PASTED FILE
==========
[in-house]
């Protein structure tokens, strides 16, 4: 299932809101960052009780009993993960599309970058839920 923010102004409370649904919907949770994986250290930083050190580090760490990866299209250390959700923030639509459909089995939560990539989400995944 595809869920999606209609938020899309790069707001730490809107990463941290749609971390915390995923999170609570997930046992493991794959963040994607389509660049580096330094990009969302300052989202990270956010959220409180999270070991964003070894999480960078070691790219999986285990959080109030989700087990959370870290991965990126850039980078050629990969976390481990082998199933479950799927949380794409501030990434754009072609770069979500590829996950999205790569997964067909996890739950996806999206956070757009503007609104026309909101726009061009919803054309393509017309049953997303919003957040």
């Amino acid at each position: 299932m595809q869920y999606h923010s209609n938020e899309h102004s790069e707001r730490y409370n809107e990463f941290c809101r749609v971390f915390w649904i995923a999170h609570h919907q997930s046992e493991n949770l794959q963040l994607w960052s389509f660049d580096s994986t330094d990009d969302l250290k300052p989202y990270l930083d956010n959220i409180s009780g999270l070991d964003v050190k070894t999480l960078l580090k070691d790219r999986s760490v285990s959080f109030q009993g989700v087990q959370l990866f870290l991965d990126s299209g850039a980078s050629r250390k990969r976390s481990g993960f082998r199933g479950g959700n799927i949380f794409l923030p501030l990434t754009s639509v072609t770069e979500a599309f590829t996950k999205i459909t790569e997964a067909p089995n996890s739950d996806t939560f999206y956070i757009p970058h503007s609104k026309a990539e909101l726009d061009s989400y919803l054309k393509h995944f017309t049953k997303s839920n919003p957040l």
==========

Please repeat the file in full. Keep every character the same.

[in-house]
């Protein structure tokens, strides 16, 4: 299932809101960052009780009993993960599309970058839920 923010102004409370649904919907949770994986250290930083050190580090760490990866299209250390959700923030639509459909089995939560990539989400995944 595809869920999606209609938020899309790069707001730490809107990463941290749609971390915390995923999170609570997930046992493991794959963040994607389509660049580096330094990009969302300052989202990270956010959220409180999270070991964003070894999480960078070691790219999986285990959080109030989700087990959370870290991965990126850039980078050629990969976390481990082998199933479950799927949380794409501030990434754009072609770069979500590829996950999205790569997964067909996890739950996806999206956070757009503007609104026309909101726009061009919803054309393509017309049953997303919003957040």
């Amino acid at each position: 299932m595809q869920y999606h923010s209609n938020e899309h102004s790069e707001r730490y409370n809107e990463f941290c809101r749609v971390f915390w649904i995923a999170h609570h919907q997930s046992e493991n949770l794959q963040l994607w960052s389509f660049d580096s994986t330094d990009d969302l250290k300052p989202y990270l930083d956010n959220i409180s009780g999270l070991d964003v050190k070894t999480l960078l580090k070691d790219r999986s760490v285990s959080f109030q009993g989700v087990q959370l990866f870290l991965d990126s299209g850039a980078s050629r250390k990969r976390s481990g993960f082998r199933g479950g959700n799927i949380f794409l923030p501030l990434t754009s639509v072609t770069e979500a599309f590829t996950k999205i459909t790569e997964a067909p089995n996890s739950d996806t939560f999206y956070i757009p970058h503007s609104k026309a990539e909101l726009d061009s989400y919803l054309k393509h995944f017309t049953k997303s839920n919003p957040l």